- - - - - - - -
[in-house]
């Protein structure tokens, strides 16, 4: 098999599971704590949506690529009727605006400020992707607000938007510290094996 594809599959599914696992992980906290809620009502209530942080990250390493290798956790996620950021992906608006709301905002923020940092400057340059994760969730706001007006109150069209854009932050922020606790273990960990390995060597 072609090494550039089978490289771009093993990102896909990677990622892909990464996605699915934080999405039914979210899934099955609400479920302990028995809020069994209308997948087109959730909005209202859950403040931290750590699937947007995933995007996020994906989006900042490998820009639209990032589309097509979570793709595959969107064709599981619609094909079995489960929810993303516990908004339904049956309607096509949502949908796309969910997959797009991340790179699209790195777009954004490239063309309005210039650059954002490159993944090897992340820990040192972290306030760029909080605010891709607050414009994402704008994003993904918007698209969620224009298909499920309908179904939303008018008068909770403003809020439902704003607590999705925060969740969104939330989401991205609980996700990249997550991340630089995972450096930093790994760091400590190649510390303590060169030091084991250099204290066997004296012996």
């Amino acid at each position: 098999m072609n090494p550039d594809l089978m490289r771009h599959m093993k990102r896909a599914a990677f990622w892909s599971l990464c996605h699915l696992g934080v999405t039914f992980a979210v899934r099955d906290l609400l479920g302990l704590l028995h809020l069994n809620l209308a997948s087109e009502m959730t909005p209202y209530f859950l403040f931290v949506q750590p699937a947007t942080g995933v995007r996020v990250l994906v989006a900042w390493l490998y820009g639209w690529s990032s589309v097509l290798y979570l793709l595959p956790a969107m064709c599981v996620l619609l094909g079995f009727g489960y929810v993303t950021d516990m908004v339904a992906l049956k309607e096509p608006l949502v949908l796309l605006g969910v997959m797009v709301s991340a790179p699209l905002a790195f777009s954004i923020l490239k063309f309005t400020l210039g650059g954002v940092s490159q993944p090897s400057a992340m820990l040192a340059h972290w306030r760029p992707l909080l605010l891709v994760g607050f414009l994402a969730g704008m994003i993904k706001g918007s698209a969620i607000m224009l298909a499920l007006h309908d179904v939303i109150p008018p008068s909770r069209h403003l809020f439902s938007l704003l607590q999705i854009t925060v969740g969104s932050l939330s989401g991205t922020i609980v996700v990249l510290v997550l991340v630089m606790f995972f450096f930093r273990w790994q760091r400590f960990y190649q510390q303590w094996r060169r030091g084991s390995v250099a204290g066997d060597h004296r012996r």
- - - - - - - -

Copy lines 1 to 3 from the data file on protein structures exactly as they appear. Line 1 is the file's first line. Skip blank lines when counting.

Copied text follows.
[in-house]
């Protein structure tokens, strides 16, 4: 098999599971704590949506690529009727605006400020992707607000938007510290094996 594809599959599914696992992980906290809620009502209530942080990250390493290798956790996620950021992906608006709301905002923020940092400057340059994760969730706001007006109150069209854009932050922020606790273990960990390995060597 072609090494550039089978490289771009093993990102896909990677990622892909990464996605699915934080999405039914979210899934099955609400479920302990028995809020069994209308997948087109959730909005209202859950403040931290750590699937947007995933995007996020994906989006900042490998820009639209990032589309097509979570793709595959969107064709599981619609094909079995489960929810993303516990908004339904049956309607096509949502949908796309969910997959797009991340790179699209790195777009954004490239063309309005210039650059954002490159993944090897992340820990040192972290306030760029909080605010891709607050414009994402704008994003993904918007698209969620224009298909499920309908179904939303008018008068909770403003809020439902704003607590999705925060969740969104939330989401991205609980996700990249997550991340630089995972450096930093790994760091400590190649510390303590060169030091084991250099204290066997004296012996």
């Amino acid at each position: 098999m072609n090494p550039d594809l089978m490289r771009h599959m093993k990102r896909a599914a990677f990622w892909s599971l990464c996605h699915l696992g934080v999405t039914f992980a979210v899934r099955d906290l609400l479920g302990l704590l028995h809020l069994n809620l209308a997948s087109e009502m959730t909005p209202y209530f859950l403040f931290v949506q750590p699937a947007t942080g995933v995007r996020v990250l994906v989006a900042w390493l490998y820009g639209w690529s990032s589309v097509l290798y979570l793709l595959p956790a969107m064709c599981v996620l619609l094909g079995f009727g489960y929810v993303t950021d516990m908004v339904a992906l049956k309607e096509p608006l949502v949908l796309l605006g969910v997959m797009v709301s991340a790179p699209l905002a790195f777009s954004i923020l490239k063309f309005t400020l210039g650059g954002v940092s490159q993944p090897s400057a992340m820990l040192a340059h972290w306030r760029p992707l909080l605010l891709v994760g607050f414009l994402a969730g704008m994003i993904k706001g918007s698209a969620i607000m224009l298909a499920l007006h309908d179904v939303i109150p008018p008068s909770r069209h403003l809020f439902s938007l704003l607590q999705i854009t925060v969740g969104s932050l939330s989401g991205t922020i609980v996700v990249l510290v997550l991340v630089m606790f995972f450096f930093r273990w790994q760091r400590f960990y190649q510390q303590w094996r060169r030091g084991s390995v250099a204290g066997d060597h004296r012996r």